The Terrorist Psyche
Letter to the Editor of
By Tom Johnson, August 15, 2005

To the Editor:

For all the recent probing of the terrorist psyche by the media and various experts, it somehow never occurs to anyone to weigh the possible role of family violence in terrorists' formative years. This omission is especially remarkable with respect to those who grew up in parts of the world known for widespread brutality towards women.

For example, consider how a small boy feels when his mother or sister is denigrated, beaten, or in the worst case, slain in an "honor killing" by his own family. Would cultural conditioning resolve whatever primal rage such acts might provoke, or does that rage only get suppressed? To what extent might murder in the name of Islam be a displacement of long-denied anger over incidents like this?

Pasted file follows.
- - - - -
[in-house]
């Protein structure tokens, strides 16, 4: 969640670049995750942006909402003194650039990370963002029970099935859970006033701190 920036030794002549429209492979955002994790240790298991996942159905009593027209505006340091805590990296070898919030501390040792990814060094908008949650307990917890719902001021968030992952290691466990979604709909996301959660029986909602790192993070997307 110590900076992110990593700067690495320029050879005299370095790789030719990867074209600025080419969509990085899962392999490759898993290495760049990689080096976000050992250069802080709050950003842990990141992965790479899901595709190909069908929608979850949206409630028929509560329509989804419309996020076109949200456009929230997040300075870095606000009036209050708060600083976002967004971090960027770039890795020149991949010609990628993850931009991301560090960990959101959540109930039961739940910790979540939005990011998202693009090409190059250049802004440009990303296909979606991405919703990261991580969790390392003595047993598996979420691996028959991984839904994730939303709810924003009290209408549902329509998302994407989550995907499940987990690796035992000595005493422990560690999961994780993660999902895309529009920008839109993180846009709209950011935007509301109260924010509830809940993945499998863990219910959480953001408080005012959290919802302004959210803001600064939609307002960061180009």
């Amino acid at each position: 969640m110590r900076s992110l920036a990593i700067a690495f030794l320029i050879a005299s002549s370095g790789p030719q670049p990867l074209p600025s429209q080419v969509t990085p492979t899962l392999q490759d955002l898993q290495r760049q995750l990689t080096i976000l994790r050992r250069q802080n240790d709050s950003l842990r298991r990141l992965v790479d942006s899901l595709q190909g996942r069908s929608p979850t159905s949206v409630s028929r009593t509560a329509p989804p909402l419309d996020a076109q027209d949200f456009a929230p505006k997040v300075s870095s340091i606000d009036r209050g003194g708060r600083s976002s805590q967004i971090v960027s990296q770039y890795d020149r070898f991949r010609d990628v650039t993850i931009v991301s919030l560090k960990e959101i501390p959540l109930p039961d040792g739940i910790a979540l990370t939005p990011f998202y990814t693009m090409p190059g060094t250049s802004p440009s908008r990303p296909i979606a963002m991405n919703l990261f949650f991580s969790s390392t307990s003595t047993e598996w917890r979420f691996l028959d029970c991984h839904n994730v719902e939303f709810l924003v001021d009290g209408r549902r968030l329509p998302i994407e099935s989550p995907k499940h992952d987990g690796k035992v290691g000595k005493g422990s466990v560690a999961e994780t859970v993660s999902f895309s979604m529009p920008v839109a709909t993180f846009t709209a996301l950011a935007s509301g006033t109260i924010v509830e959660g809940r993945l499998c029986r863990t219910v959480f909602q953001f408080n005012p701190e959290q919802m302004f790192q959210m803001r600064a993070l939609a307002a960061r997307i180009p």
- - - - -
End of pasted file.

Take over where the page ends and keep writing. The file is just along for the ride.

We already know that violent criminals are often found to have had a traumatic early life. There is little reason to expect less of a correlation among suicide bombers and the like. Without oversimplifying the phenomenon, we must not fail to examine the childhood issues that could in many cases be fueling terrorists' appetite for destruction.

Tom Johnson

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